SEATTLE – Scientists at Fred Hutchinson Cancer Research Center have received $4.4 million over four years from the National Cancer Institute to pioneer an ambitious new way to harness the power of the adaptive immune system to control cancer.
The team, led by Martin McIntosh, Ph.D., head of the Computational Biology Program at Fred Hutch, is using high-throughput technology and emerging public data resources to help identify hundreds of proteins as possible immune targets and verify which ones might be immunogenic, i.e., capable of provoking an immune response in the body and therefore potentially useful in immune-based therapies.
A variety of molecular alterations in cancer cells may result in the expression of proteins that are unique to tumors. These proteins make attractive targets for a variety of therapeutic approaches because of their potential to be targeted without adversely affecting normal cells. McIntosh’s effort, however, is focused on using these proteins for therapies that will harness patients’ immune systems to control cancer.
A major challenge in identifying these targets is distinguishing which proteins are truly altered in cancer cells and that are not present in healthy tissue. “What we’re doing is finding what could be hundreds of possible cancer-specific proteins, but we do not know whether they are likely to be useful for immune-based therapy until we find out whether the body recognizes them as foreign,” McIntosh said. “We do this by experimentally testing each predicted protein to see if we can observe an immune response in a cancer patient whose tumor harbors one of these proteins. Experimental verification is necessary because, although the Human Genome Project can guide us to what a healthy genome sequence looks like, there is no existing data resource yet telling us what proteins exist, or do not exist, in the body of a healthy individual.”
The team is taking a new approach by surveying potential therapeutic targets in a comprehensive manner, using new high-throughput genome-sequencing methodologies that can sequence those RNAs that are actively being translated into proteins. They then integrate these data with public data derived from large-scale studies of cancer, such as The Cancer Genome Atlas and other public data resources, to help predict which proteins are possibly unique to cancer cells. They intend to identify the immune repertoire for ovarian and lung cancers, among others.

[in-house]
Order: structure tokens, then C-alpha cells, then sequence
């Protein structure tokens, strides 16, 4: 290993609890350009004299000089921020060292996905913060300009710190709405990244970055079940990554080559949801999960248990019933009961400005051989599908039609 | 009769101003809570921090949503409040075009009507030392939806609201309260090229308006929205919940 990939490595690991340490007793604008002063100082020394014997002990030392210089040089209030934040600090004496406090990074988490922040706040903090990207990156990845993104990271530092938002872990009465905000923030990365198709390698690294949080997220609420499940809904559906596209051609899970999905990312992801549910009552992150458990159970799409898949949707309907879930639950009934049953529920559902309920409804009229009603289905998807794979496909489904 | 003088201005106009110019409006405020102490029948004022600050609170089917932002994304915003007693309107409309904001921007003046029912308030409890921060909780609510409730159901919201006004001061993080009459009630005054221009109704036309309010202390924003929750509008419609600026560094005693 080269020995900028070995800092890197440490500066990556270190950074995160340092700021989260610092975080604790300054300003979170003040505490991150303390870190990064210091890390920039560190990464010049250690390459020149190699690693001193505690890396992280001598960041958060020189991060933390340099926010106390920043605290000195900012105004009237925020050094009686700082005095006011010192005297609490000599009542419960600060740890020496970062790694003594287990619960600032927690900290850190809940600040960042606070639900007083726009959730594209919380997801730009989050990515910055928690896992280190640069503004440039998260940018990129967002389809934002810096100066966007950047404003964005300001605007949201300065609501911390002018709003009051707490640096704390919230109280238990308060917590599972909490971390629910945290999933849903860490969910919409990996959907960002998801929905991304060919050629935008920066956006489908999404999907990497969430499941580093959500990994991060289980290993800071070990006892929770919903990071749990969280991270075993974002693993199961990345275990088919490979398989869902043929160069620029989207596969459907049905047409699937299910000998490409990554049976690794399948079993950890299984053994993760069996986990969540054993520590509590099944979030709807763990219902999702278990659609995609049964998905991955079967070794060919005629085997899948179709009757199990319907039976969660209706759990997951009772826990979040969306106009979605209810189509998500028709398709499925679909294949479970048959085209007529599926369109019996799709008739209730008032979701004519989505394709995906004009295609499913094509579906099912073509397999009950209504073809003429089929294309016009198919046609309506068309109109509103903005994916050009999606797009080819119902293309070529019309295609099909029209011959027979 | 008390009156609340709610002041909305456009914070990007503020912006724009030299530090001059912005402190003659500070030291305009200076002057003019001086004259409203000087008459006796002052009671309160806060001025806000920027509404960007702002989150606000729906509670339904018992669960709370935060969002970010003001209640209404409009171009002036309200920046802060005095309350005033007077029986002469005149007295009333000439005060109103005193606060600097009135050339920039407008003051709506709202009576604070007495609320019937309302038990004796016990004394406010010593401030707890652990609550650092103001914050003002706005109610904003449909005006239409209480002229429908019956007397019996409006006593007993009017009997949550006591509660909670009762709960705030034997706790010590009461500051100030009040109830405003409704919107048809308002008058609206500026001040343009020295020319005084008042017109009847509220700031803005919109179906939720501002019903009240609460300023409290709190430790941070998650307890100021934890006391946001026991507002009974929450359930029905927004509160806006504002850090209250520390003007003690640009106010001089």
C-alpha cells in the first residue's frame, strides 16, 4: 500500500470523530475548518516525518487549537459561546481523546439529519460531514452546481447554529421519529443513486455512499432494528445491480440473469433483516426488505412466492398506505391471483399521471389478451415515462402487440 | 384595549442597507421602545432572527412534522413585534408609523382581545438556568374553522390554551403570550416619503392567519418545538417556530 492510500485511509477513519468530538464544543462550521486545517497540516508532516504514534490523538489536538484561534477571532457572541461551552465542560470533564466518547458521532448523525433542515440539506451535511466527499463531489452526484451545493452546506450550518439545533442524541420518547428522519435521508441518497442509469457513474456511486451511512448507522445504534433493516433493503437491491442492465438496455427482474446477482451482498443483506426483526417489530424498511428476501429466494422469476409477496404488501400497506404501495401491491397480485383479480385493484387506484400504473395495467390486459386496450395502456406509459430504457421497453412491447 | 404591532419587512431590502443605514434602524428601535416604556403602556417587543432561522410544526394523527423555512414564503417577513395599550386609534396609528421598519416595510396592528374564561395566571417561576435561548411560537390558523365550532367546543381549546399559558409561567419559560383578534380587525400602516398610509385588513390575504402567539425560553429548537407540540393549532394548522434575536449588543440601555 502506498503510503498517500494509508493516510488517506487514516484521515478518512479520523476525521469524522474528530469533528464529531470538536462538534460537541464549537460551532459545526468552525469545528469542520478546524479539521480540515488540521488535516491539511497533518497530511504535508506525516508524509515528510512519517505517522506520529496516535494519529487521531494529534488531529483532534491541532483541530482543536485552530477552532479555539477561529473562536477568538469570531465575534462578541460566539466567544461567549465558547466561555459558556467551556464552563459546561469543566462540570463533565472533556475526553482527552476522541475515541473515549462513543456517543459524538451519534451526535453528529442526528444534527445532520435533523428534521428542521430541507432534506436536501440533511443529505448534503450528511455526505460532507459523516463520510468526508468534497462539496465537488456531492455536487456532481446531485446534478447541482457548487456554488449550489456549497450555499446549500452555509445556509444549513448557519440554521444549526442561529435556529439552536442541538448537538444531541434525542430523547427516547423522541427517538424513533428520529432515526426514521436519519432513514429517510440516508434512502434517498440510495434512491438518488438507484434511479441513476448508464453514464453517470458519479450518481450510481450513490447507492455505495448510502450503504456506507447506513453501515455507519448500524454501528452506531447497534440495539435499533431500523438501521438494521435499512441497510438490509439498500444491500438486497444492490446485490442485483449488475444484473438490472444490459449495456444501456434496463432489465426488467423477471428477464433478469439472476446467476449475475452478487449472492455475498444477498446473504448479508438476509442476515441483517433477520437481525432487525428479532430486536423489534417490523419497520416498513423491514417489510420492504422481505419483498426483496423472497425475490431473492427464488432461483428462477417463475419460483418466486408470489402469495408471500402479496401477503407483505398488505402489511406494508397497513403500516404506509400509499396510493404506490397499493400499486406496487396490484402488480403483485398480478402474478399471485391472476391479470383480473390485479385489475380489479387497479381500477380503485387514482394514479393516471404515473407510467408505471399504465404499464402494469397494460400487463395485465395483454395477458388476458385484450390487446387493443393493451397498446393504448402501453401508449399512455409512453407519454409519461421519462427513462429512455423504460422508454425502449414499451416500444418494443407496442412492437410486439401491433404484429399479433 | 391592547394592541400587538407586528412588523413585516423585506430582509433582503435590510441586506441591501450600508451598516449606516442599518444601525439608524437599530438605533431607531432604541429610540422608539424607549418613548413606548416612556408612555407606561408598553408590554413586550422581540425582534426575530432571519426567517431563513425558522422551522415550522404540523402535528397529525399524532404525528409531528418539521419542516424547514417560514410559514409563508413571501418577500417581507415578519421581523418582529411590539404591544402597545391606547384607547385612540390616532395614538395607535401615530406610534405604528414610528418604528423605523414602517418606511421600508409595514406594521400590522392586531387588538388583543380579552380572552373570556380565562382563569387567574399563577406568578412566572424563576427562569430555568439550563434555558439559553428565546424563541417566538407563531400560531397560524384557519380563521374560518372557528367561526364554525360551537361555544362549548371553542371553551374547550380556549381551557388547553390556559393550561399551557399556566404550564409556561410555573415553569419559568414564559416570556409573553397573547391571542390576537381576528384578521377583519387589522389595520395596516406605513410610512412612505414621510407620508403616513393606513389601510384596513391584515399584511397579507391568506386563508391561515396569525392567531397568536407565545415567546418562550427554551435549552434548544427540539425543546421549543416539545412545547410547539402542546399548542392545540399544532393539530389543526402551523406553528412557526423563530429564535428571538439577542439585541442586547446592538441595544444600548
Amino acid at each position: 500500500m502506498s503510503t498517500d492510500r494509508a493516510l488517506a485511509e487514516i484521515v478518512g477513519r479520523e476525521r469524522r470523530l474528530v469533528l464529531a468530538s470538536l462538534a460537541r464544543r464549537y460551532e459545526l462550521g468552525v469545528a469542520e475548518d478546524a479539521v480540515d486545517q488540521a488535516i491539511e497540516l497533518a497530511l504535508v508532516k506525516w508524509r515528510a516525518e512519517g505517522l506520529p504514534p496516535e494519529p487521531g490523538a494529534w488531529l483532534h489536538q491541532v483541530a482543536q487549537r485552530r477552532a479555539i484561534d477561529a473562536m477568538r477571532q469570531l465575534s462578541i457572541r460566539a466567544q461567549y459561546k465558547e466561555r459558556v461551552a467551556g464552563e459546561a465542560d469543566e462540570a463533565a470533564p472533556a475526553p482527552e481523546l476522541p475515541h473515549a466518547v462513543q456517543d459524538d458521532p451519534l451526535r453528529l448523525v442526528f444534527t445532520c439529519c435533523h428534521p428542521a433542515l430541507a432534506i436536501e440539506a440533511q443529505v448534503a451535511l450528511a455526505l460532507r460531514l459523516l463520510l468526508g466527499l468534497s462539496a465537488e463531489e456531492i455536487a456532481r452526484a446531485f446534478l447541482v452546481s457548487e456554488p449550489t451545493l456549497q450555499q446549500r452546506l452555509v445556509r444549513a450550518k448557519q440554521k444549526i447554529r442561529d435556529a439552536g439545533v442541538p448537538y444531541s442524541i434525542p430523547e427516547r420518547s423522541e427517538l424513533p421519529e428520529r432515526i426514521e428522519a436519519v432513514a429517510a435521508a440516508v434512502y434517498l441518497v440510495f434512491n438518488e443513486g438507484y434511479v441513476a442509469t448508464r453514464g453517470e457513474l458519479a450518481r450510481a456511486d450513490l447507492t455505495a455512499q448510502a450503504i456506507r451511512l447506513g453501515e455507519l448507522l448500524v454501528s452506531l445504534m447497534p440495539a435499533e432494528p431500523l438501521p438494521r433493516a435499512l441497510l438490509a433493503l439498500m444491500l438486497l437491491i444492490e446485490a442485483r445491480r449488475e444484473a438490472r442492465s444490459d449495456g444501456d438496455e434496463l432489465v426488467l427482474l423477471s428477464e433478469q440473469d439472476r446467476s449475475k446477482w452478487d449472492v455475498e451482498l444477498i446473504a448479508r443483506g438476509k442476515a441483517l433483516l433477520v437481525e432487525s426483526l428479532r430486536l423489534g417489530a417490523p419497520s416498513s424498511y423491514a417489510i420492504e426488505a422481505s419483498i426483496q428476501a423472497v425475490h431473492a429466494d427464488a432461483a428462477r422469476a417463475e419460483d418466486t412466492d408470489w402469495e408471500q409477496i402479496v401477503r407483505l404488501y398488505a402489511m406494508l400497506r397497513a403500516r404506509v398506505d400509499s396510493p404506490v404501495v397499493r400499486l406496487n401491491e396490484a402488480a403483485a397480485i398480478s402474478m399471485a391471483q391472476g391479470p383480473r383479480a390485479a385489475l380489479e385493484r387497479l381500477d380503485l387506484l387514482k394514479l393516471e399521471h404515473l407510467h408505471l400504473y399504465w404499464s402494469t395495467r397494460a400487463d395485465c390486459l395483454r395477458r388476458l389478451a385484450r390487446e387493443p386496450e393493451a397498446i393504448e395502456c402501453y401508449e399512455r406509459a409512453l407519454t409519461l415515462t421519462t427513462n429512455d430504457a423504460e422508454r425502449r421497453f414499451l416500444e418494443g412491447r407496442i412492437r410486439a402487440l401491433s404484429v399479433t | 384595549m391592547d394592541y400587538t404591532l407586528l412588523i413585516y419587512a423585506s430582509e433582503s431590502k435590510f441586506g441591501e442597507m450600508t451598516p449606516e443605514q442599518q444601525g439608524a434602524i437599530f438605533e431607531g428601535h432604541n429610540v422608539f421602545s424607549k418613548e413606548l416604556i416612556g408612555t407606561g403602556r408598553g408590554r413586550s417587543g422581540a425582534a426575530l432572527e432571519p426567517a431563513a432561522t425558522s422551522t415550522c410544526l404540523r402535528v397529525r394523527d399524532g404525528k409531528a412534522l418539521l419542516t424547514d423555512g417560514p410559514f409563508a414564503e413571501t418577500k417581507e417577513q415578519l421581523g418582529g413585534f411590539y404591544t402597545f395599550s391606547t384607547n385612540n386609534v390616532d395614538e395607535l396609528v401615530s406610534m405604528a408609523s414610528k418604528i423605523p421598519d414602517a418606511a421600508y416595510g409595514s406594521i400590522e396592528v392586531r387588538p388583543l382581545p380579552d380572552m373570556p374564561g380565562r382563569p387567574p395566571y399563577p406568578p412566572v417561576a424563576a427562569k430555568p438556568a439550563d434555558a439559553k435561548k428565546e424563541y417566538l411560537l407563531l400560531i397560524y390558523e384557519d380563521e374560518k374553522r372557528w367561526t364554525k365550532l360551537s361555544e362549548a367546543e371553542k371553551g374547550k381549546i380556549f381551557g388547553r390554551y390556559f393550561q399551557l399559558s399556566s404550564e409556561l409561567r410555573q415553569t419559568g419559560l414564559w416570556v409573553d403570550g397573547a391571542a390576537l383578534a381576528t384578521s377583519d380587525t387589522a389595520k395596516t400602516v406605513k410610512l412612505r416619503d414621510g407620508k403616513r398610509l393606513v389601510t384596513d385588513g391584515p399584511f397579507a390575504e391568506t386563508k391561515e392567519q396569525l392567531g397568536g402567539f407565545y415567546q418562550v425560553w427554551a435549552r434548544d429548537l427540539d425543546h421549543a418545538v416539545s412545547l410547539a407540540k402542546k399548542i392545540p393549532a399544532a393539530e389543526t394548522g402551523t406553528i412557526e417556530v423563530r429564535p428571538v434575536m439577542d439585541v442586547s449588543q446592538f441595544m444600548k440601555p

One of the focal points of the research is to identify tumor antigens in lung cancer patients who are being treated with newly developed therapies that help the adaptive immune system fight the cancer.
Many cancers develop the ability to suppress, or inhibit, the adaptive immune system, and thus avoid destruction. Recent studies have shown that a sizable number of patients with advanced lung cancer undergo a dramatic improvement when they are treated with drugs that prevent T-cell inhibition and promote programmed cell death, or apoptosis.
Laura Chow, M.D., assistant professor of medicine at the University of Washington, is co-author of that study, and she is currently working on other clinical trials at Seattle Cancer Care Alliance to test this approach in patients with lung and other cancers.
“It is clear that a number of people have mounted an immune response to lung and other cancers and these new therapies allow the T cells to do their job better. It would help improve our ability to understand how cancer avoids immune-surveillance and also design better treatment and prevention strategies if we knew which proteins were being recognized by T cells,” she said.
The identification of an immunogenic protein is not on its own sufficient to develop a therapy. Cancer is complex, and solid tumors, like those of the ovary or lung, are in fact a mixture of cell types, not all of which are cancer cells. Non-malignant cells may also have altered proteins that are recognized as foreign. As such, the next research step is to confirm that the immune response is directed specifically against cancer cells and not some other non-malignant but cancer-associated cell types. Once these cancer-specific immunogenic proteins are identified, a number of therapeutic approaches may be possible, including adoptive T-cell therapy, tumor vaccines or antibody-based methods that target the protein and destroy the cancer.
The project includes a cross-disciplinary group of researchers at Fred Hutch and UW. Other members of the team include co-principal investigator Edus “Hootie” Warren, M.D., Ph.D., and co-investigator Stan Riddell, M.D., both immunologists in the Fred Hutch Clinical Research Division, who are world-leading experts in the development and use of immune-based therapies to treat cancer; David Koelle, M.D., a professor in the Division of Allergy and Infectious Diseases at UW, who has expertise in evaluating the immune response; and David Morris, Ph.D., professor of biochemistry at UW, who has expertise in capturing and measuring RNAs that are being translated into proteins.
The grant complements one recently awarded by the NCI to another team of Fred Hutch researchers led by Christopher Kemp. Ph.D., a member of the Human Biology Division, and Carla Grandori, M.D., Ph.D., a research associate member of the Human Biology Division, who are also using high-throughput technology along with RNA interference to rapidly test thousands of genes in patient-derived tumor cells to identify new gene targets that may be highly specific to that patient’s tumor.